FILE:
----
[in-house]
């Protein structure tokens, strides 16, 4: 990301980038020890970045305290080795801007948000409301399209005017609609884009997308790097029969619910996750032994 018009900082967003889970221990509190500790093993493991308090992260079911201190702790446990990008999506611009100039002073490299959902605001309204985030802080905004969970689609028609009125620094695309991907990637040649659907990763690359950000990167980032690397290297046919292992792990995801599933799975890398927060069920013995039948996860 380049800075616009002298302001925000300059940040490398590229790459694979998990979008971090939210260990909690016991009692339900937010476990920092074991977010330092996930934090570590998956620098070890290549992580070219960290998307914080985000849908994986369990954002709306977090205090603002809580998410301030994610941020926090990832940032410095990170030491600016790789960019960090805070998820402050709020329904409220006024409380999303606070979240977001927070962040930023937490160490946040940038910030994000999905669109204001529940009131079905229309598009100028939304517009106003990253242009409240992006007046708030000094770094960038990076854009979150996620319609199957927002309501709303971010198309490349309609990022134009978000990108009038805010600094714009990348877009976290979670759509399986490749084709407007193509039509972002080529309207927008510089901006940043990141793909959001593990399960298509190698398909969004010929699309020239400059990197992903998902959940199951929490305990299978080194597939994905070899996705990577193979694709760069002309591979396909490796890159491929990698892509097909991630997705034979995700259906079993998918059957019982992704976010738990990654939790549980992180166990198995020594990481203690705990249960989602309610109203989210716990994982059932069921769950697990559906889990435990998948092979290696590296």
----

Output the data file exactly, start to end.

[in-house]
């Protein structure tokens, strides 16, 4: 990301980038020890970045305290080795801007948000409301399209005017609609884009997308790097029969619910996750032994 018009900082967003889970221990509190500790093993493991308090992260079911201190702790446990990008999506611009100039002073490299959902605001309204985030802080905004969970689609028609009125620094695309991907990637040649659907990763690359950000990167980032690397290297046919292992792990995801599933799975890398927060069920013995039948996860 380049800075616009002298302001925000300059940040490398590229790459694979998990979008971090939210260990909690016991009692339900937010476990920092074991977010330092996930934090570590998956620098070890290549992580070219960290998307914080985000849908994986369990954002709306977090205090603002809580998410301030994610941020926090990832940032410095990170030491600016790789960019960090805070998820402050709020329904409220006024409380999303606070979240977001927070962040930023937490160490946040940038910030994000999905669109204001529940009131079905229309598009100028939304517009106003990253242009409240992006007046708030000094770094960038990076854009979150996620319609199957927002309501709303971010198309490349309609990022134009978000990108009038805010600094714009990348877009976290979670759509399986490749084709407007193509039509972002080529309207927008510089901006940043990141793909959001593990399960298509190698398909969004010929699309020239400059990197992903998902959940199951929490305990299978080194597939994905070899996705990577193979694709760069002309591979396909490796890159491929990698892509097909991630997705034979995700259906079993998918059957019982992704976010738990990654939790549980992180166990198995020594990481203690705990249960989602309610109203989210716990994982059932069921769950697990559906889990435990998948092979290696590296």